Twistlocks have been around since the 1950s as the safest and most effective way to secure containers on ships. Semi-automatic twistlocks make this process even easier as they lock automatically when a container is placed on the ship, but they are still secure as they require manual unlocking when it is time to release the container. This is especially useful when loading containers at a height, as it means that twist locks can be attached and locking mechanisms pre-loaded on the ground.
How to Use Semi-Automatic Twistlocks
To fit the semi-automatic lock to the container quay-side and pre-load it for automatic lock, twist the lower cone of the lock in an anti-clockwise direction until the upper cone is in an open position. Insert the upper cone into the open mouth of the corner casting of the container. Release the lower cone by pulling the handle out and up until it is in a centre horizontal position. This will cause the upper cone to lock, securing its connection with the container. Ensure that the lock is facing the right direction so that its mechanism is accessible during unloading.
When the container with semi-automatic lock is lowered into the top corner casting of another container, the lower cone will automatically twist into place and lock under the weight of the container.
In order to open the twist lock for container removal, twist the handle to the right and pull downwards. This will unlock the lower cone so that the container can be handled by the spreader that will be used to lift the containers from the ship. With the handle open in this way the shock load from the spreader will not cause the semi-automatic lock to relock.
Emergency tools are available to release the lock if it has accidentally been mounted backwards and the unlocking mechanism is not accessible.
Once the container is quay-side, to detach the lock from the container, pull the handle, which will turn to upper cone to the open position and allow it to be removed.
Features of a Good Semi-Automatic Twistlock
A good quality semi-automatic twistlock should include a number of features, all of which are present in the semi-automatic twistlocks provided by Counter Lock.
- It should meet ISO strength requirements and other specifications.
- The safety lock pin of the twist lock should be properly secured and never fall down from the container.
- It should have an easy unlocking mechanism allowing the container to be released quickly and easily.
- It should be straightforward to check whether the twist lock is opened or closed from the position of the handle.
- It should feature shock absorbers to protect the handle against mechanical shock.
- It should be compatible with both hinged head and fixed head lashing rods.
- The design should be symmetrical so that it can be used upside down when required.
- It should be easy to maintain, assemble and disassemble.
Semi-Automatic Twistlock Maintenance and Repair
Semi-automatic twist locks should be inspected and cleaned on a regular basis to ensure that they are safe to use. A basic inspection should include checking the mechanism and spring action as well as greasing all removable parts.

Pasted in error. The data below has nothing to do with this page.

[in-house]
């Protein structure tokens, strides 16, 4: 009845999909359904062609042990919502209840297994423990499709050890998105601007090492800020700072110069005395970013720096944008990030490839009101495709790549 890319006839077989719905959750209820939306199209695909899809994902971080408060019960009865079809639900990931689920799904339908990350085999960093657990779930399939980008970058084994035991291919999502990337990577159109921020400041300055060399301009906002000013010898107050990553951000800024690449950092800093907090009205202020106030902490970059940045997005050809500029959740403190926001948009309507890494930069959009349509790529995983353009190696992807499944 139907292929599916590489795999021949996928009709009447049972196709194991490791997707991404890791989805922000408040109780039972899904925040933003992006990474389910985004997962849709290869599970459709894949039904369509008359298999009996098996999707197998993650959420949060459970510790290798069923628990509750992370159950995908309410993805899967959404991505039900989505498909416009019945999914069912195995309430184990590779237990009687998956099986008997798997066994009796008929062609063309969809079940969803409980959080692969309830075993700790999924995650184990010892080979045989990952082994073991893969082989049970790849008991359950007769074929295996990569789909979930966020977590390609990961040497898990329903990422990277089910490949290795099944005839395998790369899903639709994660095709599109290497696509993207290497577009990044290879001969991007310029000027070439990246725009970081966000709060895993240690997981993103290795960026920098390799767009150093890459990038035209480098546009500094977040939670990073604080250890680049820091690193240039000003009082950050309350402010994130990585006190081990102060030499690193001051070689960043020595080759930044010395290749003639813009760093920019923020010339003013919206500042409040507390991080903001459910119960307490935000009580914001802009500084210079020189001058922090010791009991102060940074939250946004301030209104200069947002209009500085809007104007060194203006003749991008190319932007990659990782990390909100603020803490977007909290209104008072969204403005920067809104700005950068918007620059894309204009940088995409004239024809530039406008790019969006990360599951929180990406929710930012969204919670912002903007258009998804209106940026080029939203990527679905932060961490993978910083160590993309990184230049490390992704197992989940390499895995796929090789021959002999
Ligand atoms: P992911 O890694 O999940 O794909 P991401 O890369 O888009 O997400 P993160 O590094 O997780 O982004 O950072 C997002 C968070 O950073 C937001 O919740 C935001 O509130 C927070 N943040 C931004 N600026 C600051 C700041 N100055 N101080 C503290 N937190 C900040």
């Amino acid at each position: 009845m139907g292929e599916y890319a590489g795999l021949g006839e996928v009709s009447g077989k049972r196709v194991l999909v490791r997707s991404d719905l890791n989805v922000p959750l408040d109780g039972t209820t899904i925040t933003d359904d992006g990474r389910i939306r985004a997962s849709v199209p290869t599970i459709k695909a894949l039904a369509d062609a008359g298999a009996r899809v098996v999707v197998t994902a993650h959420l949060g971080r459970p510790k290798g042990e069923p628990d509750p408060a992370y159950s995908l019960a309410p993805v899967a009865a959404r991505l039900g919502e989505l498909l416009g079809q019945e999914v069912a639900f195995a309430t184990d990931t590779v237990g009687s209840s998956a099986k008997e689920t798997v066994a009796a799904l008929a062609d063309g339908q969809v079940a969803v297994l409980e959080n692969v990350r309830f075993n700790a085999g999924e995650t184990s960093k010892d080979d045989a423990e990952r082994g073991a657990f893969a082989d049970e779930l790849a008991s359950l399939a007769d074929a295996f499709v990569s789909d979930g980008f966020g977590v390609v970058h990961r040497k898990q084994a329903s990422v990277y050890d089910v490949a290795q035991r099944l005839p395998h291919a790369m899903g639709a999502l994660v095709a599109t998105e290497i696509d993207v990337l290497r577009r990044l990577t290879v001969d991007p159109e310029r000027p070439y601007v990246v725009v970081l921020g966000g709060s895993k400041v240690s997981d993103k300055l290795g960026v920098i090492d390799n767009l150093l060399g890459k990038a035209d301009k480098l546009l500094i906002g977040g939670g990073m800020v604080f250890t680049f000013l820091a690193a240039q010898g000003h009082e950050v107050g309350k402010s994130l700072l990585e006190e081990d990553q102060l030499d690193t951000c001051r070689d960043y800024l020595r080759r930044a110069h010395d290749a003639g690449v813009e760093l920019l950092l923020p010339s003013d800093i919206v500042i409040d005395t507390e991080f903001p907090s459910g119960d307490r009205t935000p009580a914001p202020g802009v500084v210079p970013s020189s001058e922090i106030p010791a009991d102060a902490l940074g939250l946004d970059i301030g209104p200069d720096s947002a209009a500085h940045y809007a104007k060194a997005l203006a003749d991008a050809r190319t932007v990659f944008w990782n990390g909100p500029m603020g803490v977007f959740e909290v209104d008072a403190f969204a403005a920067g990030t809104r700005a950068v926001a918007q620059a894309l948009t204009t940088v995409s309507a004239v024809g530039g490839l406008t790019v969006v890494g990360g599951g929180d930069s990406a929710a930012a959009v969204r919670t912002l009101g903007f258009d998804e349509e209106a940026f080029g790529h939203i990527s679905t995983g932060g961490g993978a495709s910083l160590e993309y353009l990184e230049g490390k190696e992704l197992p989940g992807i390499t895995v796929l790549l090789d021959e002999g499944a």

If during maintenance the cones of the lock are found to be damaged, the lock should not be used again. If a problem is with the wire, handle or bolts, these can easily be replaced.
Semi-Automatic Twistlock Supplier
Here at Ocean Link we are the leading container lock supplier worldwide. Our expert staff can advise on exactly which type of container lock offers the best security and the best value for your particular needs. While our head offices are in Australia, we can ship products to ports around the world. We currently ship to the United States, Australia, Europe and China.
Ports in the United States
There are currently approximately 360 active ports in the United States, and many of them number among the busiest in the world. The Port of Los Angeles located in San Pedro Bay, California is the largest on the west coast and is responsible for the majority of transpacific trade. On the east coast the Port of New York and New Jersey is the largest, offering access to one of the most concentrated consumer markets in the world. The ports of Savannah in Georgia, of Seattle and Tacoma in Washington state, and of Huston in Texas are some of the country’s other leading US ports.
We serve all major ports in the US.
Ports in Australia
Despite its relatively modest population, Australia is serviced by around 50 ports. The largest ports are unsurprisingly in Sydney and Melbourne, but the third largest port, in Brisbane, is also the fastest growing container port in the country. We serve all major ports in Australia, including Sydney, Melbourne and Brisbane.
Ports in Romania
We serve all major ports in Romania.
Romania is services by 25 ports located in the Black Sea, the Danube Black Sea Canal and the Danube River. The Port of Constanta is the largest on the Black Sea, the largest in Romania, and the 17th largest in Europe.
Ports in France
France is served by more than 330 ports. The Marseille Fos Port is the country’s busiest handing 88 million tons of cargo in 2011. La Havre follows closely receiving 75 million tonnes of cargo in the same year, but is in fact the largest container port in the country.
We serve most ports in France.
Port of Hong Kong
We serve the port of Hong Kong.
While Hong Kong’s small size means that it is served by only one port, it is one of the busiest in the world in terms of all three main categories: shipping movement, cargo handled, and passengers carried. Its location on the South China Sea and the naturally deep waters of Lake Victoria provide ideal shipping conditions.
Ports in China
China has 34 major ports, but over 2,000 minor ports spread across the country. We serve most Chinese ports, including the five busiest ports – ports of Shanghai (the world’s busiest container port), Shenzhen, Ningbo, Qingdao and Guangzhou.